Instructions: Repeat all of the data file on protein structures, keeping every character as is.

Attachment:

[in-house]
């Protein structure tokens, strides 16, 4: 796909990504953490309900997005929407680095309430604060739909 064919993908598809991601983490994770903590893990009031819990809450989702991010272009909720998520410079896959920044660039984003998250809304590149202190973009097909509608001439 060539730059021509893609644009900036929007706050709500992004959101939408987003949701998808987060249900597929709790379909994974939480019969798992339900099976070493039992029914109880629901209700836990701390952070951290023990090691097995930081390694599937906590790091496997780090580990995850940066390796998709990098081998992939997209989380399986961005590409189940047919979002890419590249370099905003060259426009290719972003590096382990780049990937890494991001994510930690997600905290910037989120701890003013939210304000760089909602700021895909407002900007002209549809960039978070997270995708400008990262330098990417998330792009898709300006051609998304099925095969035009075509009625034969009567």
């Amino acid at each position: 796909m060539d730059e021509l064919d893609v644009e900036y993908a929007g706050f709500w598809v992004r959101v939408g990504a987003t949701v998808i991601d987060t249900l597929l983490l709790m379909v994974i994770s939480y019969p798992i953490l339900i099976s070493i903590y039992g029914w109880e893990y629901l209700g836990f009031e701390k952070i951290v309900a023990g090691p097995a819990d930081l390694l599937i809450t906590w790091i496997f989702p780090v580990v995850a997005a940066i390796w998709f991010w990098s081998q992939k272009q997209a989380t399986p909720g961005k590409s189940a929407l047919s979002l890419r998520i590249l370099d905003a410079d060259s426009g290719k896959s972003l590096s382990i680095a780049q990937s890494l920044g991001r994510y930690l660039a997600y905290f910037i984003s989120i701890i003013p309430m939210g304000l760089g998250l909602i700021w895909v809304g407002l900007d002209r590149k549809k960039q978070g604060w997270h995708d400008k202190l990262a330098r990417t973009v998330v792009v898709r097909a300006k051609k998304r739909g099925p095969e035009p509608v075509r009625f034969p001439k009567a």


[in-house]
């Protein structure tokens, strides 16, 4: 796909990504953490309900997005929407680095309430604060739909 064919993908598809991601983490994770903590893990009031819990809450989702991010272009909720998520410079896959920044660039984003998250809304590149202190973009097909509608001439 060539730059021509893609644009900036929007706050709500992004959101939408987003949701998808987060249900597929709790379909994974939480019969798992339900099976070493039992029914109880629901209700836990701390952070951290023990090691097995930081390694599937906590790091496997780090580990995850940066390796998709990098081998992939997209989380399986961005590409189940047919979002890419590249370099905003060259426009290719972003590096382990780049990937890494991001994510930690997600905290910037989120701890003013939210304000760089909602700021895909407002900007002209549809960039978070997270995708400008990262330098990417998330792009898709300006051609998304099925095969035009075509009625034969009567």
């Amino acid at each position: 796909m060539d730059e021509l064919d893609v644009e900036y993908a929007g706050f709500w598809v992004r959101v939408g990504a987003t949701v998808i991601d987060t249900l597929l983490l709790m379909v994974i994770s939480y019969p798992i953490l339900i099976s070493i903590y039992g029914w109880e893990y629901l209700g836990f009031e701390k952070i951290v309900a023990g090691p097995a819990d930081l390694l599937i809450t906590w790091i496997f989702p780090v580990v995850a997005a940066i390796w998709f991010w990098s081998q992939k272009q997209a989380t399986p909720g961005k590409s189940a929407l047919s979002l890419r998520i590249l370099d905003a410079d060259s426009g290719k896959s972003l590096s382990i680095a780049q990937s890494l920044g991001r994510y930690l660039a997600y905290f910037i984003s989120i701890i003013p309430m939210g304000l760089g998250l909602i700021w895909v809304g407002l900007d002209r590149k549809k960039q978070g604060w997270h995708d400008k202190l990262a330098r990417t973009v998330v792009v898709r097909a300006k051609k998304r739909g099925p095969e035009p509608v075509r009625f034969p001439k009567a």